Coping with covid: the re-commerce industry
Rental and resale brands are revisiting their business models for a post-lockdown world
Shilpa Bhatia, founder of The Clothing Rental, an online high-fashion rental platform, is worried. “In the past, people might have had a mental block about wearing something that somebody else has worn but now there’s a sense of paranoia because of the (corona) virus and the media we are consuming. I don’t know how people will react to things once the lockdown is lifted," says Bhatia.
Her fears are not misplaced. Most retail businesses have come to a grinding halt, social events have been cancelled and travel postponed. It’s tough for all retail businesses but perhaps particularly so for the apparel industry’s re-commerce, or resale and rental, brands. Going by prevalent advice, such as that shared by the US Centers for Disease Control and Prevention (CDC), “current evidence suggests that SARS-CoV-2 may remain viable for hours to days on surfaces made from a variety of materials."
Despite the fact that garments are properly processed before being put up for rent on these platforms, most customers will perhaps continue to feel an “ick" factor owing to the pandemic, even after current restrictions on e-commerce are lifted.
According to market research and advisory company Allied Market Research’s 2017 report, Online Clothing Rental Market—Global Opportunity Analysis And Industry Forecast, the global online market for rental clothing was estimated to reach $1,856 million (around ₹14,000 crore now) by 2023, growing at a CAGR of 10.6% from 2017-23. Online consignment and thrift store ThredUP’s 2019 resale report suggested the total second-hand apparel market would double by 2023, from $24 billion to $51 billion.
Now, all bets are off for an industry that is still young in India. “The rental business in India has been around for decades but in an unorganized ‘mom-and-pop’ shop manner," says Aanchal Saini, CEO of fashion rental service Flyrobe and co-founder of RENT IT BAE; the companies have merged. Organized resale and rental businesses build the bulk of their inventories from brand consignments, be it fast-fashion players or designer labels.
These consignments include clothes and accessories ranging from formal and casual wear to ethnic occasion-wear. Resale and rental orders are taken both online and through stores. Pricing varies, depending on the item’s brand of origin (the higher the brand value, the higher its depreciated price), condition and the time it’s rented for.
Some orders are still being placed on online re-commerce sites. VRTT Vintage, an online luxury resale store, for instance, specializes in reselling clothes and accessories from international luxury brands. “From a sales standpoint, customers are still placing their orders with us because these products are one-of-a-kind, and they want to buy pre-owned products rather than new ones. Also, with travelling being restricted for the foreseeable future, I personally feel that customers are more inclined towards supporting local, small brands such as ours," says VRTT Vintage’s co-founder, Diva Dhawan. One more reason could be that people are spending more time indoors, in front of their screens.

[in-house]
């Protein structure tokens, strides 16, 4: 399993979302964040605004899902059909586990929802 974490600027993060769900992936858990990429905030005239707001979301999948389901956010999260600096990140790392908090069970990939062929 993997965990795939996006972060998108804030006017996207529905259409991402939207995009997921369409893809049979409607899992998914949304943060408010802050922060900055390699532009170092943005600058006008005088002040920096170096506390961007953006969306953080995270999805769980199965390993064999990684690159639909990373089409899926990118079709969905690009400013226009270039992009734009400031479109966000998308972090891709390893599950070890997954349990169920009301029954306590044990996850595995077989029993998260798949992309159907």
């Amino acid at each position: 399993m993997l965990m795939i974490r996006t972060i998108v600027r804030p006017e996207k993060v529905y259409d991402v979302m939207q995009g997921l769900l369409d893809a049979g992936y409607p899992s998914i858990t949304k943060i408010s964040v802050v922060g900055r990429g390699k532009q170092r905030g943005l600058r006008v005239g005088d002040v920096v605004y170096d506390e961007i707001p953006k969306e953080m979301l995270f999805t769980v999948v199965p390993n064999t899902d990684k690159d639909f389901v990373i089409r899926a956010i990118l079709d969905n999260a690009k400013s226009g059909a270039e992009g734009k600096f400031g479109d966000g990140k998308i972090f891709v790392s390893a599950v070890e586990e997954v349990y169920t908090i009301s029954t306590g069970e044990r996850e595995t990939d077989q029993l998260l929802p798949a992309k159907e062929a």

But re-commerce platforms such as Rewear, Flyrobe, RENT IT BAE, The Clothing Rental and VRTT Vintage are obviously unable to add to inventories or make deliveries—their websites and social media handles carry notices of indefinite delays.
Vikram Ramchandani, founder of Rewear, is worried about staying relevant and contemporary over the short term. “We rely on incoming garments from women’s wardrobes. Because we can’t service that aspect, the catalogue has remained static. That has resulted in concerns about the company looking stale over time."
Moreover, brands are worried about how customers will react to used (pre-owned/second-hand) clothes in a post-lockdown world. “It’s (already) a crisis time for rental businesses as all occasions and events have been cancelled," says Saini. Events and occasions, especially weddings, figure prominently on the calendar for clothing rental services.
Apart from business-to-consumer models, re-commerce brands also offer customer-to-customer models, so consumers can earn money by renting out their wardrobe. In India, Flyrobe started operations with this model.
There are fears now that consumers may hesitate to subscribe to such a model, given that these clothes aren’t owned by the brand. Yet resale and rental brands are particular about the clothes they offer. They are efficient in their sanitation and laundering processes, and transparent about it.
Flyrobe launders clothes and then sanitizes them again before placing them in their inventory. Saini says “that takes care of any viruses". Rewear has tied up with Bueno, a premium dry-cleaning service. All the garments return wrapped in safe plastic bags. “After the clothing has been dispatched, it almost hasn’t been touched. Our clients are usually the first ones to do that after dry-cleaning," says Ramchandani. That was the practice even before the pandemic.
In fact, trying on new garments in retail stores could be potentially more problematic. “At the store, an average of 17 people have tried any piece of clothing before you. That’s when hygiene becomes questionable," says Saini.
She is hopeful that business will pick up once the lockdown ends and the wedding season begins. “The crisis is already having a major toll on the economy and coming out of this people might not want to spend too much money. The rental and resale business models will see growth," she says.
It may be time, she believes, to try out the kind of rental subscription models offered by international companies such as Rent the Runway and Armoire—a more flexible wardrobe with a greater variety of clothing for a longer time period that could help Indian businesses cater to a broader market than events and occasions.